You’d be surprised how many of my customers ask for wines that are not above 13%. I can well understand why as higher alcohol wines tend to fight with food. A wine with lower alcohol levels tastes fruitier and it brings out the flavours of many a dish. What’s more you can enjoy more than a glass without feeling heady.
I find that drinking high alcohol wines is like drinking spirits: they numb the mouth and close the taste buds down – would you drink scotch with your roast sirloin of beef?
In years past it was common to have wines are 12% but warmer seasons, changing styles and better wine making techniques have led to the rise of alcohol levels. Red wines in particular seem to be difficult to find under 13%.
Sun is the real culprit to producing higher alcohol levels in wine. This can be demonstrated in many 2009 and 2010 vintages from Bordeaux. Hotter climates produce grapes with higher sugar levels and it is the sugar contained within the grapes that dictates the level of alcohol. Therefore during the growing season should the vines be exposed to excessive heat you can be certain the wine will be of a higher alcoholic level.
New World wines from Australia, Chile, Argentina etc invariably will have higher levels of alcohol compared with those of most European (Old World) Wines, some as high as 15% plus, as they have hotter growing climates which may be a contributing factor to those who are prone from headaches with red wine.
A result of global warming could well be that the levels of alcohol in European wines are on the increase but I will always continue to seek wines of an ABV (Alcohol By Volume) percentage no greater than 13.5%. I have a few recommendations for you if lower alcohol reds are your preferred tipple.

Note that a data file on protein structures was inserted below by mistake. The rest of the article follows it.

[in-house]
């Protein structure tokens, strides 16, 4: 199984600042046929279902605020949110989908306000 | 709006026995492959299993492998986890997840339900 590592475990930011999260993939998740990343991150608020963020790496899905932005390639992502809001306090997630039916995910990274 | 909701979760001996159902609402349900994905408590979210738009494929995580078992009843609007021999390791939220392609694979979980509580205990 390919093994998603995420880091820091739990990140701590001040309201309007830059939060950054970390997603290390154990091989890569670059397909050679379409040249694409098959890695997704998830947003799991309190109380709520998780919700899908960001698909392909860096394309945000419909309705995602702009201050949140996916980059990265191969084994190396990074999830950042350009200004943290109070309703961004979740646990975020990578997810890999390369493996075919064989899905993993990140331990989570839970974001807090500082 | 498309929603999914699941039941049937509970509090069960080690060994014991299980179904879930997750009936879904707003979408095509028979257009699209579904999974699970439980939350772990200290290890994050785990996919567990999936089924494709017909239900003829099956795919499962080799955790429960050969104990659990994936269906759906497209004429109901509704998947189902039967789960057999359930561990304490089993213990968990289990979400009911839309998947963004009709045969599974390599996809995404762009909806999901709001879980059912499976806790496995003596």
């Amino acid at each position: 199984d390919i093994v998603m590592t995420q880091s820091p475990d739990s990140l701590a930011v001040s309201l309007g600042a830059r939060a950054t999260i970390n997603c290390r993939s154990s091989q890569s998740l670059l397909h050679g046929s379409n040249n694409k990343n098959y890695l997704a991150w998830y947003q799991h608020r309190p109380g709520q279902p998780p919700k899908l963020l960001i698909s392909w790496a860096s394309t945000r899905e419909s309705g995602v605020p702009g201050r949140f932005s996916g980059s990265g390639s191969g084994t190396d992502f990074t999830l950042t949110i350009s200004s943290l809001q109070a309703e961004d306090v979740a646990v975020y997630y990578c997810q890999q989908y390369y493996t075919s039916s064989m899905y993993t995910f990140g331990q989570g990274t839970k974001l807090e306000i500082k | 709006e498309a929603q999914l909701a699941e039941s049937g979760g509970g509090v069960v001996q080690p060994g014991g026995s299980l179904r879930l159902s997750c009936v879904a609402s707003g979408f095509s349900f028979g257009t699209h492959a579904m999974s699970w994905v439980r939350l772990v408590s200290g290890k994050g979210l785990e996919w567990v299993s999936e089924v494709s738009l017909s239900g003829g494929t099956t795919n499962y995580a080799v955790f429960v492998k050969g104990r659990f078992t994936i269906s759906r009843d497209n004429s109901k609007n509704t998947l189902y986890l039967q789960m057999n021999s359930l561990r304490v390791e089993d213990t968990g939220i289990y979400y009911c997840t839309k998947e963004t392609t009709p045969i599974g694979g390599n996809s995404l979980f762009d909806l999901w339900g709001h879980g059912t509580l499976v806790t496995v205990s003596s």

Brissonet Rouge 11.5%. £3.57. This is a soft, fresh and powerfully aromatic red bursting with ripe flavours of ripe cherries, violets, dark chocolate and blackberries. This really is a must for your more tomato based dishes as it is super with barbecued meats as well as pizzas, pastas, as well as barbequed meats, cheeses and Indian, Thai and Chinese meals.
Chateau Millet Lartigue 2008 12%. £7.80. A fruity, soft, well balanced, easy drinking wine with notes of black cherries, blackcurrants, vanilla, dried herbs and cedar. It will pair well with duck, game, goose, pork and beef, Asian cuisine – especially dishes prepared with soy, black bean and oyster sauce.
Le Roc du Chateau Pellebouc 2006 12.5%. £9.01. A gold medal winner from the Thienpont family with the flavour of red currants, raspberries, blackberries, candied fruits and spice. In the mouth, it is quite powerful in terms of both roundness and balance. Le Roc du Château Pellebouc will accompany both beef and lamb as well as pork and chicken and is really great with rich casseroles and spicy curries.
Chateau Chadeuil 2008 12.5%. £7.34. A cracking merlot based claret, dark ruby in colour with flavours of black cherry, mocha, spice, plum, blackberries and a hint of vanilla. It is a medium bodied, supple wine with very well balanced tannins and a long smooth finish. This is a wine that has been produced with good food in mind.
Good on it’s own but really blossoms when drunk with Rump Steak, Game, Roast Beef, Stuffed Aubergines/Peppers and Strong Cheeses.
Chateau Graves de Barrau 2008 12.5%. £8.64. A traditional claret with flavours of blackberries, blackcurrants, vanilla with a touch of gravelly earthiness. I recommend you decant and let breathe for a good while whilst bringing up to room temperature. Graves de Barrau is an excellent accompaniment with Sirloin Steak, Chilli Con Carne, Spaghetti Bolognese, Roast Lamb and Meat Based Pasta.
Cuvee Jean Baptiste Audy 12.5%. £5.99. Cuvée is made from a blend of Merlot, Cabernet Sauvignon and Syrah and has intense aromas with oodles of fruit and notes of blackberry jam, ripe dark plums and black pepper with a hint of smoke. Cuvée will accompany tomato based pastas and pizzas, richly flavoured casseroles, game and grilled meats.